Saturday, June 25, 2011

You can't win them all

Thought that I would share today with you my entry for a flash fiction contest I entered a while back. I have posted part of this story before, today you get the rest. I wrote this story for my brother who I miss very much. Through the years and across all the miles we have lost touch. I hope wherever he is that he is happy. I didn't make the final cut for this entry but since this is the first time I have ever written anything like this, I am proud of myself for trying.I have attached a copy of the mail I received at the bottom of this post. I hope you enjoy reading this story as much as I enjoyed writing it.

The Green Smasher

My grandfather died when I was twelve years old. He was sick for a long time before my father took me to see him in the hospital. How grown up I was walking down those huge white hallways. I remember the many old and used faces staring hopefully from their rooms as we passed by. They reminded me of the figures I had seen in the wax museum the year before. This was dead wood city and I kept waiting for my father to tell me, “You can look, but don’t touch.”

My father led me to a room that was different from the rest. In the other rooms I had seen walls with sad flowers printed on them. Here the walls were white, clean and empty. My grandfather was lost in a bed that he once could have filled. From under the crisp white sheets came a pale blue hand that must have been his. Plastic tubes muffled his voice and I couldn’t understand what he was trying to say so I went closer. I was terrified, this was not my grandfather. He was a stranger and death was his companion.  His last words to me were in a strangers voice that said, “You will always be my princess.” Sometimes in the middle of the night I hear those words. They start as a whisper behind my dreams then they become demanding and clear, beating louder and louder until I awake to the sound of my own heart beating in my chest. I am afraid to open my eyes for I am sure that death will be standing there waiting.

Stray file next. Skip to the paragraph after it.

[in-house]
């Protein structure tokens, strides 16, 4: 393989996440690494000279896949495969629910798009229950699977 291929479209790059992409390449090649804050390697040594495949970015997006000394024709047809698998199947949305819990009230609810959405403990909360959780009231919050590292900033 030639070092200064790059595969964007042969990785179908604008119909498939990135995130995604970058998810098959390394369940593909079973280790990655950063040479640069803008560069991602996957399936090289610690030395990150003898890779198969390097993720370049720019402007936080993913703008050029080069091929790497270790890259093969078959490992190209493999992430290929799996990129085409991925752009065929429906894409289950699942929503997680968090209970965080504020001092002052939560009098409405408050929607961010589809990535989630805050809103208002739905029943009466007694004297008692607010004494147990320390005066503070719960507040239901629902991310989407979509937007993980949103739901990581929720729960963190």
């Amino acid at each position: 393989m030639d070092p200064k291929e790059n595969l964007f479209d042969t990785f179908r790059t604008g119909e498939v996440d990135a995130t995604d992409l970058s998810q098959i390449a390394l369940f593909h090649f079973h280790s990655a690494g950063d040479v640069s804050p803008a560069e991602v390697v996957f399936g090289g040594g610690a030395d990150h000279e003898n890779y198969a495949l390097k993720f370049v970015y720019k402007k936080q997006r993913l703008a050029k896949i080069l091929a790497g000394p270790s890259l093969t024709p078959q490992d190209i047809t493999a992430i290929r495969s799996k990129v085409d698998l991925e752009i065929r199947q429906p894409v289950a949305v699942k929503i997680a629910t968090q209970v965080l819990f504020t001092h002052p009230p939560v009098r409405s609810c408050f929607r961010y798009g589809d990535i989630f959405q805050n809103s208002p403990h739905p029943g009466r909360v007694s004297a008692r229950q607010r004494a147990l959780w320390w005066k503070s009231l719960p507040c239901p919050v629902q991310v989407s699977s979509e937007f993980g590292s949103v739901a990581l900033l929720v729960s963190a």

They buried my grandfather on a navy blue day high on top of a well-respected hill. No one cried that day. Smiles were as steady as handshakes and passed around just as easily. I doubted his death and watched calmly as they carried his coffin and placed it inside that long black beast with glaring white eyes. It was a long time before I felt anything and when I did there were no tears. My grandfather taught me two things. He taught me how to bait a hook without being afraid of the worms and he taught me how to play games in an unreal world where nothing or no one can hurt you. Games played with secrets that I knew would become for me a way of life.